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Phronesis: the wisdom of workload on World Teachers’ Day

The theme of this World Teacher’s Day is “The teachers we need for the education we want: The global imperative to reverse the teacher shortage”.

UNESCO highlights that “the 2023 celebrations will aim to put the importance of stopping the decline in the number of teachers and then starting to increase that number at the top of the global agenda.” To that end, we asked Sam Strickland, Principal of The Duston School in Northamptonshire, to write for us about the support teachers need.

‘Those who know, do. Those that understand, teach.’ – Aristotle

Teaching is a complex art form. It is theatre. It is panto. It is drama. Even the most introvert of teachers has to adopt an extrovert persona as they take centre stage. 

Every single day hundreds of thousands of teachers are expected to walk into a classroom and engage, teach and inspire a group of pupils (typically 30 on average), lesson after lesson. In a primary setting the teacher invariably has the same set of 30 children all day, every day. In a secondary school any given teacher will encounter a new and different set of pupils every lesson. The physical demands alone of sustaining this over a 6, 7 or 8 week window are huge.

Sandwiched between these lessons are often break duties, routine meetings, extra-curricular clubs. After school, staff are often once again involved in meetings and then have the small matter of marking, planning, responding to emails and other associated administrative tasks that ‘need’ to be performed, as well as considering carefully their subject knowledge, their use of questioning and pre-empting misconceptions that pupils may have. This is no small ask.

At the time of writing this blog the NASUWT have engaged in industrial action short of strike action and the Department for Education have launched a workload task force. Workload is and remains a significant issued for teachers. Many teachers will work 60 plus hours a week. By week 5 of any given half term it will feel like you have hit the runners wall and to sustain doing all of the associated tasks attached to the role, let alone the actual classroom delivery, will require even the most superhuman of teachers to dig deep, deep and deep again

So, what can be done? If we take out the obvious big and significant wins – money, pay, recruitment, more teachers, increased PPA, remote working and flexible working – then we need to look at what else is within the sector’s gift. 

First and foremost is mindset. We need to adopt a positive mindset about teaching. I don’t mean one that is delusional and shouting out ‘but teaching is a calling.’ This approach, which was employed several decades ago, no longer washes. We need to think carefully about what the actual role, purpose and point of a teacher is. Ironically, a bit like a Ronseal advert, the clue is in the name. As Sir John Jones cites, teaching is a magic weaving business and the ‘magic’ happens in the classroom.

So, if we are insistent on teachers doing things outside of the classroom we really need to consider:

  • Why?
  • To what end?
  • Is it sensible, realistic and practical?
  • Does it serve a purpose?
  • What else needs to go to make room for this?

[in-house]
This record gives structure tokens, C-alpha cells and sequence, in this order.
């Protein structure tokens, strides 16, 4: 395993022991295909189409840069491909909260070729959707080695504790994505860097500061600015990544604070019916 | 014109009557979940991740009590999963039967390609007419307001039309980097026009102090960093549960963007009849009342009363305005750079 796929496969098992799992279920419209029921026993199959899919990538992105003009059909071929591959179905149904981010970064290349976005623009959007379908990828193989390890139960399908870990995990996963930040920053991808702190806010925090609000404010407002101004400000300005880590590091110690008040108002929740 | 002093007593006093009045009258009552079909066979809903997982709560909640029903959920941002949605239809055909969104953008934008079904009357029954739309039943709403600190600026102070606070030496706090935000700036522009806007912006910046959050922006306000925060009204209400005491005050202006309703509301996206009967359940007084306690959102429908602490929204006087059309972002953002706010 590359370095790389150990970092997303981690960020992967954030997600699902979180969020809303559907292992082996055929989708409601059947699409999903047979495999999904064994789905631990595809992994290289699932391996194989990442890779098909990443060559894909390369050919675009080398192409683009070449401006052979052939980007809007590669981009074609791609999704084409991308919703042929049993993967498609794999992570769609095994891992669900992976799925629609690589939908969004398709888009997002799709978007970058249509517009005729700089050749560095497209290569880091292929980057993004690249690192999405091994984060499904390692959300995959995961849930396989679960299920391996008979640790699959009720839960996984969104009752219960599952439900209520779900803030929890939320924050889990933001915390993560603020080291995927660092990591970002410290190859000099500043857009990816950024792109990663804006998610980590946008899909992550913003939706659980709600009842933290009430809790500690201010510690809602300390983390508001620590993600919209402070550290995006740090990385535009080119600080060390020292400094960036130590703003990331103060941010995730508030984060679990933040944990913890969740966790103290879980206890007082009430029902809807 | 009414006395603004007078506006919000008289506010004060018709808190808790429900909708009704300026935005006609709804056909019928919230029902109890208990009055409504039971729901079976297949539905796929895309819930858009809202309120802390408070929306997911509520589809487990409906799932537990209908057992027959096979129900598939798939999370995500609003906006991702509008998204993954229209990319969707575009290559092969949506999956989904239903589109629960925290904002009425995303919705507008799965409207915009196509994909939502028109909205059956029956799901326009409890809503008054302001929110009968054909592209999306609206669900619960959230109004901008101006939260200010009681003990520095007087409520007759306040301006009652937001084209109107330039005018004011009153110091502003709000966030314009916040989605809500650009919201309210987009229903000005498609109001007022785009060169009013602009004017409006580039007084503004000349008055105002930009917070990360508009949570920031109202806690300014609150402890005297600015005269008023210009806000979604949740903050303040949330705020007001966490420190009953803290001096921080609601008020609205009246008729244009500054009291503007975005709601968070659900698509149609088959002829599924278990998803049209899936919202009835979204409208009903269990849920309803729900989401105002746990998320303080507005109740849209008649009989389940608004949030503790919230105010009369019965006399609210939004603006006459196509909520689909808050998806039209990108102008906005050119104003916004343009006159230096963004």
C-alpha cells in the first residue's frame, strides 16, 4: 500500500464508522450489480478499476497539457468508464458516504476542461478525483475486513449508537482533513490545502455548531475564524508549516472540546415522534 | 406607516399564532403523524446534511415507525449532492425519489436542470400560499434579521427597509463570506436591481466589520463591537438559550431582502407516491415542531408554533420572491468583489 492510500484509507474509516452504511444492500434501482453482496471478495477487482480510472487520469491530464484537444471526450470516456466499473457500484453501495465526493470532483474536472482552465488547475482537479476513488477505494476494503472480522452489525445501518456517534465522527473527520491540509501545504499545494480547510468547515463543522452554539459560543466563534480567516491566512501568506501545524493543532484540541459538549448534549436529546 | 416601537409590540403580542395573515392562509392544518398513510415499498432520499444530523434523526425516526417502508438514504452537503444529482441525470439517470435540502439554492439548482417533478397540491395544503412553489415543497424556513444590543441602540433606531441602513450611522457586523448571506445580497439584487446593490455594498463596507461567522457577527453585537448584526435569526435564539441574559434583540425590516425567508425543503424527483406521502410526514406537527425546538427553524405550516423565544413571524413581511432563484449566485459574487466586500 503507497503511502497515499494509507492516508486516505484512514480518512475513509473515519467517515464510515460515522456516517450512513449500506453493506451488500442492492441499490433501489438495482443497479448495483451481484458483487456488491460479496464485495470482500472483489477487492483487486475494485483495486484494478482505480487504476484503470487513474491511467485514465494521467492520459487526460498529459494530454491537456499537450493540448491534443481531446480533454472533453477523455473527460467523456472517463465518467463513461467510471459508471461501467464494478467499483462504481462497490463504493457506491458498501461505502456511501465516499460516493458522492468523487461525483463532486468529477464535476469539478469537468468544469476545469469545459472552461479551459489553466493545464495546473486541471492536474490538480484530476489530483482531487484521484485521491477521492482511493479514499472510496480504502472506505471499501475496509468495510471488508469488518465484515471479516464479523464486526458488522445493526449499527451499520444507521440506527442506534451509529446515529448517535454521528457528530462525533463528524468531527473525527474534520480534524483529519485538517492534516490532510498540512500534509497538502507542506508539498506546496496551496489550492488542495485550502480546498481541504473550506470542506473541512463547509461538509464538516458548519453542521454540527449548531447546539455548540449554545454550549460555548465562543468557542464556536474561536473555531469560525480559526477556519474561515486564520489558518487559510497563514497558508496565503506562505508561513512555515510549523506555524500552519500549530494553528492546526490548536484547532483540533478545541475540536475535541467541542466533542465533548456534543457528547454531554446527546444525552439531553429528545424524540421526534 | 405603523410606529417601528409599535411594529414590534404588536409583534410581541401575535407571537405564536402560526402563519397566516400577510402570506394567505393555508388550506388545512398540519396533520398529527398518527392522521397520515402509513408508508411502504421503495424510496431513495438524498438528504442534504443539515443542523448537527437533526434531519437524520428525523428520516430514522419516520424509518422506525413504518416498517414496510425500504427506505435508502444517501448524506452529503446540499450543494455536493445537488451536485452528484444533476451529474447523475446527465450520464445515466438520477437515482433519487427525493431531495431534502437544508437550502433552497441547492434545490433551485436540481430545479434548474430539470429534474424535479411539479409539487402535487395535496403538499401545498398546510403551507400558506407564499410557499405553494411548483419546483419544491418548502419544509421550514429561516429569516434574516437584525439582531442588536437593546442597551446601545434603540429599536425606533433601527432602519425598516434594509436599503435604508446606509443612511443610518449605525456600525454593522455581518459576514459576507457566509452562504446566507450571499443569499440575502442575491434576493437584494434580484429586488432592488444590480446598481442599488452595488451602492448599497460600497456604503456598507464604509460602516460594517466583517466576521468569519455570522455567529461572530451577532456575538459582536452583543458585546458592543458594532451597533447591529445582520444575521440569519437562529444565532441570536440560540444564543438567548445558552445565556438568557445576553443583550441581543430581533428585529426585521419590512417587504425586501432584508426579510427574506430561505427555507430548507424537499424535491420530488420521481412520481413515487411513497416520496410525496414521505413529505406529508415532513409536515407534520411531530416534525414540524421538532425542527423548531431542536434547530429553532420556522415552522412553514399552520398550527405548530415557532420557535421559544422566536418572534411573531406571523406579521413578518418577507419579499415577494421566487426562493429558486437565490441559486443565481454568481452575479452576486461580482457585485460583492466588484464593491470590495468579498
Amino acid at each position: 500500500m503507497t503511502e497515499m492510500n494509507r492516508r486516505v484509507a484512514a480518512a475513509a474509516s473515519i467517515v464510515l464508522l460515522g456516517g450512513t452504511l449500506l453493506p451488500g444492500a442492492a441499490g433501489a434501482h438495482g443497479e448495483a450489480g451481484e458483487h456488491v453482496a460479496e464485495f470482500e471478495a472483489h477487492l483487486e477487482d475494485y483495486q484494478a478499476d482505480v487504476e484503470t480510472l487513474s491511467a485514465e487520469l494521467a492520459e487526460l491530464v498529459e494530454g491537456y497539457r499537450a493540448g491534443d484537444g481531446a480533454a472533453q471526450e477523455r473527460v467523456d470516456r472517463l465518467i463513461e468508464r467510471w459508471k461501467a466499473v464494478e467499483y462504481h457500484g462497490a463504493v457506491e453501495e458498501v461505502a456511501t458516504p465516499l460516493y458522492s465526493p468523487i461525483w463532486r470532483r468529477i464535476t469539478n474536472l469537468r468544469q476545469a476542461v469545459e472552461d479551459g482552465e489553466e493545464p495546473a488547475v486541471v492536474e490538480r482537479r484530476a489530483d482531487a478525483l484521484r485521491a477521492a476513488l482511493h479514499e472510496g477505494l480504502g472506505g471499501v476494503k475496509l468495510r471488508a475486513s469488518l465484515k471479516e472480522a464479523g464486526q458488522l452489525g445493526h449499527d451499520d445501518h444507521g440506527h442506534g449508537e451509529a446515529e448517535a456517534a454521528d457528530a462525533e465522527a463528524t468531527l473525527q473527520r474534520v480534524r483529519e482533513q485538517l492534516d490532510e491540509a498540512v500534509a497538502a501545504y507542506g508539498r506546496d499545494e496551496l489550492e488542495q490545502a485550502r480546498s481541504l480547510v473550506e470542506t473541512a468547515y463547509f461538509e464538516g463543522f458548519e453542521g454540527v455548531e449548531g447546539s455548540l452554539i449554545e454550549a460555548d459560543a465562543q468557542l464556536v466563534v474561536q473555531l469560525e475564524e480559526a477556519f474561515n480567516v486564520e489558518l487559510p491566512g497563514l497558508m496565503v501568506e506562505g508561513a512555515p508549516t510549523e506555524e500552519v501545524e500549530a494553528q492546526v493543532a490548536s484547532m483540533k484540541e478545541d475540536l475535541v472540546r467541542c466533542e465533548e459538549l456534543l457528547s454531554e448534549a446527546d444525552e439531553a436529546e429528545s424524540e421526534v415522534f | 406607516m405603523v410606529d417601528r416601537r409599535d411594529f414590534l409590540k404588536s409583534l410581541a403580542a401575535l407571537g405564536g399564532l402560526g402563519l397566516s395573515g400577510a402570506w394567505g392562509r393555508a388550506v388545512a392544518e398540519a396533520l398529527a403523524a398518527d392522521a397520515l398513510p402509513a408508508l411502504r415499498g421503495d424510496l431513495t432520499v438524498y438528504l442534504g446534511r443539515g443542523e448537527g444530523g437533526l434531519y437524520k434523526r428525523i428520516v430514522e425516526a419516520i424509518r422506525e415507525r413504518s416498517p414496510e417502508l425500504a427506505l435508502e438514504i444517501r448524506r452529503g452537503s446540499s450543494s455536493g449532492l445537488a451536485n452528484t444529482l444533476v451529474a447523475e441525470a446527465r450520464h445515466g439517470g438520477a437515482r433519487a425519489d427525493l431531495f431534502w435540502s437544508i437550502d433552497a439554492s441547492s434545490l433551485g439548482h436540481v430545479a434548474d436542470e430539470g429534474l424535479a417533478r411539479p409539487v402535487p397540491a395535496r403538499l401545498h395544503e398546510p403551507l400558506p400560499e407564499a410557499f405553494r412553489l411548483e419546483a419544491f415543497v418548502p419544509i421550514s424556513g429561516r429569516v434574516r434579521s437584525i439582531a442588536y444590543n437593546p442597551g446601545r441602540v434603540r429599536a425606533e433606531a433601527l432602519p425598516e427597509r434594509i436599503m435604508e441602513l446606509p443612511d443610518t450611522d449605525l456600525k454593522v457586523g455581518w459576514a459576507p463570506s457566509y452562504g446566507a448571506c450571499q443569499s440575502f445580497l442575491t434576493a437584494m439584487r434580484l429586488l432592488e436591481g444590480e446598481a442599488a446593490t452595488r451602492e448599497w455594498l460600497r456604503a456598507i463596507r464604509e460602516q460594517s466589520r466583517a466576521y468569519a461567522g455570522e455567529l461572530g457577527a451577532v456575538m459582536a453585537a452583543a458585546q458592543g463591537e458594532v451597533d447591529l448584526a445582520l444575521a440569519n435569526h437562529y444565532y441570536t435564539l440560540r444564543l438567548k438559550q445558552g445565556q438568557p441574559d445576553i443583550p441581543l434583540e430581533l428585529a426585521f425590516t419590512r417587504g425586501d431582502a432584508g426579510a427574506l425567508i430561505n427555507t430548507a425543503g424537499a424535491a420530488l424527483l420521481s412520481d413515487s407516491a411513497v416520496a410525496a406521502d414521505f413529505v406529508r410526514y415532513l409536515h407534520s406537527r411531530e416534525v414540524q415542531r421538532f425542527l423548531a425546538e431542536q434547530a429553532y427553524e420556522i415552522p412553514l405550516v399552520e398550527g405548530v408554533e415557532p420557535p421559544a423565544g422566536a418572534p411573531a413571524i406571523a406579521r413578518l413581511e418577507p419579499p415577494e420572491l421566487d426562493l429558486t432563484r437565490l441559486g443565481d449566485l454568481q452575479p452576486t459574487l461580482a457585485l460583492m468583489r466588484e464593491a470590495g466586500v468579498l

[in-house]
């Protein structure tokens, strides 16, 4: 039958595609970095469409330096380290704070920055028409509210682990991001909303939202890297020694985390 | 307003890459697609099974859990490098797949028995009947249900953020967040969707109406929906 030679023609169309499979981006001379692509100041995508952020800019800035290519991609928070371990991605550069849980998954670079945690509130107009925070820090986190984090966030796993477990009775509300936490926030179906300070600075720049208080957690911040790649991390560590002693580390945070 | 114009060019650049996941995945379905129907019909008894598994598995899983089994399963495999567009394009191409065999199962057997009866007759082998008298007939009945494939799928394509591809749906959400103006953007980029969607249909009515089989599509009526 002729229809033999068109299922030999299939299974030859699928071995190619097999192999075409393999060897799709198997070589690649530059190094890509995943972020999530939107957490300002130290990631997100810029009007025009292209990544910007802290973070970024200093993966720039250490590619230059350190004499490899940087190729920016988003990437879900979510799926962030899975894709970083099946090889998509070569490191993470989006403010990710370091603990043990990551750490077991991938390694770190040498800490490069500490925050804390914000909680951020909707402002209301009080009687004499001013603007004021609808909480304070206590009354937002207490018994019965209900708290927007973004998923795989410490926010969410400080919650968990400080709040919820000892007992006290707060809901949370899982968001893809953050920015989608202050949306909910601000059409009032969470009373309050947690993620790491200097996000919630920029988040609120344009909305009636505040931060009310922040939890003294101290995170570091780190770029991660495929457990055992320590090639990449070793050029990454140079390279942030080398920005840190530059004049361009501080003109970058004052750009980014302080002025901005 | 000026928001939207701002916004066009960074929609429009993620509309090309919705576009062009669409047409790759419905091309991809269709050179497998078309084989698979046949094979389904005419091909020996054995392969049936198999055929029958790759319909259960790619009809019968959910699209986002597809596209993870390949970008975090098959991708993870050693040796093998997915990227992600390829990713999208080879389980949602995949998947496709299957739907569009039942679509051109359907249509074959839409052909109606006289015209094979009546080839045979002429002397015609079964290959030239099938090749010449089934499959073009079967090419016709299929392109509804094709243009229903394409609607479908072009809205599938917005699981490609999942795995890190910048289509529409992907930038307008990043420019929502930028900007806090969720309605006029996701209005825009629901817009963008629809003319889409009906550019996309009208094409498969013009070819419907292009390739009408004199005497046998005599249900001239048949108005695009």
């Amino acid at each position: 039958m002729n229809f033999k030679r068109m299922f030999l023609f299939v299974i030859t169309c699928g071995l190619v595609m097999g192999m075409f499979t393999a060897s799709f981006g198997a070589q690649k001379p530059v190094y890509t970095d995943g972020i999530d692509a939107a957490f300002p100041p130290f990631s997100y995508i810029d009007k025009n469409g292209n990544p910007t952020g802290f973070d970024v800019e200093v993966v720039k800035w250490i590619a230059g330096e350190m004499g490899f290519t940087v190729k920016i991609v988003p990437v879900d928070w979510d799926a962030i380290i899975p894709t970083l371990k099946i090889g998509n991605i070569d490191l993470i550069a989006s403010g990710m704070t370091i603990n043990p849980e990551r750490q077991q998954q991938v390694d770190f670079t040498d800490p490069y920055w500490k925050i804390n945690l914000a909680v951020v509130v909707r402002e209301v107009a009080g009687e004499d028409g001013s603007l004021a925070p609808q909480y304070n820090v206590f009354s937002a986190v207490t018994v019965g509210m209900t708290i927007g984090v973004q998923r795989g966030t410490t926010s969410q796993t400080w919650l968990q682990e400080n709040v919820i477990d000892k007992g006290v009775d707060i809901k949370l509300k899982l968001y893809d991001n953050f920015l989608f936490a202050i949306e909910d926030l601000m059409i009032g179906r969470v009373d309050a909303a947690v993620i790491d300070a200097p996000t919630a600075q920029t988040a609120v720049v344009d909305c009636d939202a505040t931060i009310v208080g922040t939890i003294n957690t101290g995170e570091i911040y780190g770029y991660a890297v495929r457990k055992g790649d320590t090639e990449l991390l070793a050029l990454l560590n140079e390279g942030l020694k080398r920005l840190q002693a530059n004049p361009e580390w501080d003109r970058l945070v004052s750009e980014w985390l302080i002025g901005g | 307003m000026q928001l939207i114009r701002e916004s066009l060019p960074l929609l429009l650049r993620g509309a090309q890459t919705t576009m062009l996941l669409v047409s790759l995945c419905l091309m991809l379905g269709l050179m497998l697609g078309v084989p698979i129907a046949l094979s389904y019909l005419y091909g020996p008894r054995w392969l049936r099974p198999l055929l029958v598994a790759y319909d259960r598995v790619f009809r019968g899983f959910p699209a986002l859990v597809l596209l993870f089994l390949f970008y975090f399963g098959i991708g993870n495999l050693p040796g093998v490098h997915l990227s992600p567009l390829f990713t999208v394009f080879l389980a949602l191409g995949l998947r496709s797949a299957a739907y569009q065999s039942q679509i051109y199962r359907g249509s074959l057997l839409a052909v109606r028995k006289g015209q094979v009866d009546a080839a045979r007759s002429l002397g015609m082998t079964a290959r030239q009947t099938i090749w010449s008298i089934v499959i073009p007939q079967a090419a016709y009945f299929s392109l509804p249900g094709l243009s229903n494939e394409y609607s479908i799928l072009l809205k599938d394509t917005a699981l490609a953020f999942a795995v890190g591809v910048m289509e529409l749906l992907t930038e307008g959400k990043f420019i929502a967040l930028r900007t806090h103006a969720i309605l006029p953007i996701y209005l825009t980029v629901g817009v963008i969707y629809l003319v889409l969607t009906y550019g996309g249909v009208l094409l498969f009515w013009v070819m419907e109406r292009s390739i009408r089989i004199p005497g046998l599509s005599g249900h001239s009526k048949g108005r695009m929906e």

• What impact will ‘X’ have on classroom delivery and the children that we serve?
  • What are the unintended consequences?

These are key questions any leader should be asking. Views of “…we have always done it that way…” or “…when I used to teach History…” are at best unhelpful. It is really important that time, care and consideration are taken to dissect any task that is set which transcends beyond the classroom setting.

Key areas of focus for staff should include:

  • The approach to meetings, including the volume, purpose and their length.
  • Duties – is it sensible for a staff member to conduct a duty during a five-period day? When do they get to eat, breath, have a drink, go to the toilet?
  • Enforced extra-curricular activities on staff.
  • Directions to work during lunch breaks.
  • The approach to marking – is this sensible, sustainable and does it have impact?
  • The approach to behaviour – how supportive, clear and sensible are the approaches? Can staff ultimately teach disruption free?
  • The approach to emails – different people have different views on this item but there is a huge danger that we are becoming a 24/7 industry.
  • The timing of school improvement – are staff given the time, training and ability to think through your changes at a whole-school level?
  • The allocation and use of PPA – can staff take this time off-site and use it as they wish?
  • Cover – are we truly adhering to rarely cover?
  • ‘Mocksteds’ – do we need these? What impact do they have on the school community?
  • Homework – what is the expectation here and any associated marking?
  • Co-planning – some people are resistant to this but why do we need to reinvent the same wheel over and over and over?

These are just a few of the things that can be done to support teachers to perform their role. Crucially they are considerations to support their work-life balance. It is really important that we remember teaching is a marathon, not a sprint. 

One thing we should never forget though, is to say to a teacher ‘thank you.’ Praise, care and kindness from pupils and leaders alike goes a long long way.

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